The little known daughter of ukiyo-e legend Hokusai is the main character in this animated featured film.

Even among non-Japanese painting enthusiasts, many people around the world recognize the name of the great Edo-period artist and printmaker Katsushika Hokusai (葛飾北斎), also known simply as Hokusai (1760-1849). He is, after all, the creator of the Thirty-six Views of Mt. Fuji woodblock print series, which includes the singularly famous The Great Wave off Kanagawa. However, what many people are unaware of is the existence of his daughter Katsushika Oi (葛飾応為) and her role in his burgeoning fame, as well as her own skills as an artist.

In fact, Oi is such a mysterious figure that even her exact dates of birth and death are unknown. Testimonials from her contemporaries cite her eccentric personality and her divorce from a man due to his poor art skills; her own father claimed that she drew portraits of beautiful women even more skillfully than him. Modern manga artist Hinako Sugiura sought to explore Oi’s enigmatic life in her father’s shadow in her Miss Hokusai (Japanese title: Sarusuberi/百日紅) historical manga series, which was originally serialized from 1983-87 in Weekly Manga Sunday magazine. This story was then adapted into a May 2015 anime film titled Miss Hokusai and directed by Keiichi Hara.

In this adaptation, Oi is portrayed as a 23-year-old woman who often paints in her father’s stead but remains uncredited. The film has already garnered a number of domestic and international awards since its release, with more likely to come following its greater international distribution. Check out the original trailer below:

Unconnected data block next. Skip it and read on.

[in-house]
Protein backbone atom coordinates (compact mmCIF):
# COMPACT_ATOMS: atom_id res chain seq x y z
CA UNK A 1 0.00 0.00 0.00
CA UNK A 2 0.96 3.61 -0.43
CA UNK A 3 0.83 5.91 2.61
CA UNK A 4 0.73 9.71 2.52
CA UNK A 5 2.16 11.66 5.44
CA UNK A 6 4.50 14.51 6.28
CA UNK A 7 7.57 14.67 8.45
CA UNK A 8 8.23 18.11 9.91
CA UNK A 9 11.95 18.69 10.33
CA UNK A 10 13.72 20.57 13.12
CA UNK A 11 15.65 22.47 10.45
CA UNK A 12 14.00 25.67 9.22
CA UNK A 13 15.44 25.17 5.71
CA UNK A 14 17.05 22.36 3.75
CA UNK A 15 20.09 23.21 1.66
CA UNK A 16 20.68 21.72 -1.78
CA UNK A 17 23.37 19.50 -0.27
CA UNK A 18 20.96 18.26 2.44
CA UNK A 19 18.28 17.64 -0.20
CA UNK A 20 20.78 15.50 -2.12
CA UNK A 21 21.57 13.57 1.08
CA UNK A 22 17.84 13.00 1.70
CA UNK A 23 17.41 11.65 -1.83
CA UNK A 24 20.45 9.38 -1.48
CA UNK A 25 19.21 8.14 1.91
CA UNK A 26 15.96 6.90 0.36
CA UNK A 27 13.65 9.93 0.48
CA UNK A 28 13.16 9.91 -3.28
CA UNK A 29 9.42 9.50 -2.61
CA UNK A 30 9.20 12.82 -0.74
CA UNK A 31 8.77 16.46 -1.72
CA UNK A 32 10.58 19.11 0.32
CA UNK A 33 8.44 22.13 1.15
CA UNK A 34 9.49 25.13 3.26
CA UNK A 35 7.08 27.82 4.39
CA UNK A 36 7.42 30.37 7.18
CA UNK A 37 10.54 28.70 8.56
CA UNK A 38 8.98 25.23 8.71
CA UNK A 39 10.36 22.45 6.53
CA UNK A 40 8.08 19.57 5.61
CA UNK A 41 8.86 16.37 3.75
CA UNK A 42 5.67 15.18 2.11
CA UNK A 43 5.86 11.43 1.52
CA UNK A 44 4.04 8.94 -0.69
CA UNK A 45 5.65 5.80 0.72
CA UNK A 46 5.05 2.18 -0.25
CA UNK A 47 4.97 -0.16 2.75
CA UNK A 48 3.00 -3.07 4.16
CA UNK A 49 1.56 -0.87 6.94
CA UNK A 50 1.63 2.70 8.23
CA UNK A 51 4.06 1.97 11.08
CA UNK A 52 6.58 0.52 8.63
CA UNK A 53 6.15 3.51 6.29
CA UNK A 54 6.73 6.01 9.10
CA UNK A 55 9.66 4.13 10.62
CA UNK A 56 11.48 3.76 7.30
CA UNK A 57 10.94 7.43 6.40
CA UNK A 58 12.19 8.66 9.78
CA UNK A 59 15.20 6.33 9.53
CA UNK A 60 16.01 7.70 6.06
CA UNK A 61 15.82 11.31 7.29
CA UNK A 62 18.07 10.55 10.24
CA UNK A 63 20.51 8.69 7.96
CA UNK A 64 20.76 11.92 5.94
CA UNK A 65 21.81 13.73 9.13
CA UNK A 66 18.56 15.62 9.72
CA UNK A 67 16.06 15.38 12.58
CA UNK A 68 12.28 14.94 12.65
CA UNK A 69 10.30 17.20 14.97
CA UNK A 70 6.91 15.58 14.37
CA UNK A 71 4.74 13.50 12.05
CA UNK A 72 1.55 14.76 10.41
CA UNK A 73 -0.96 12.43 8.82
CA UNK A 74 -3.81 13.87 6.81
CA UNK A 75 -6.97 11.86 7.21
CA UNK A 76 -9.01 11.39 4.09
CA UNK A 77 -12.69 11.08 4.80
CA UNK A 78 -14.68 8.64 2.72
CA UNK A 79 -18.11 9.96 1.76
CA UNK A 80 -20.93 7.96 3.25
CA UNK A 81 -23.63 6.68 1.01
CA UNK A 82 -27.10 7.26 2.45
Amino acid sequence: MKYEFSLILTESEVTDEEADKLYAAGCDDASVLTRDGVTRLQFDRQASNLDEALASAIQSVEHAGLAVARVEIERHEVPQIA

GKids recently licensed the film for North America, with initial screenings in New York City and Los Angeles on October 14 to be followed by more widespread releases thereafter.

While I personally have yet to see Miss Hokusai, my excitement has been escalating both as a resident of North America and after reading that the film was produced by Production I.G of Ghost in the Shell fame. The art in the trailer also looks like a pleasant departure from the styles found in many contemporary Japanese animated feature films (not that I don’t love me some Studio Ghibli or Mamoru Hosoda works).

However, I am left with a single remaining comment after watching the trailer, which I’ll leave here for those of you so inclined:


Sources: Japaaan, Wikipedia
Images: YouTube/Cinema Today, YouTube/FUNimation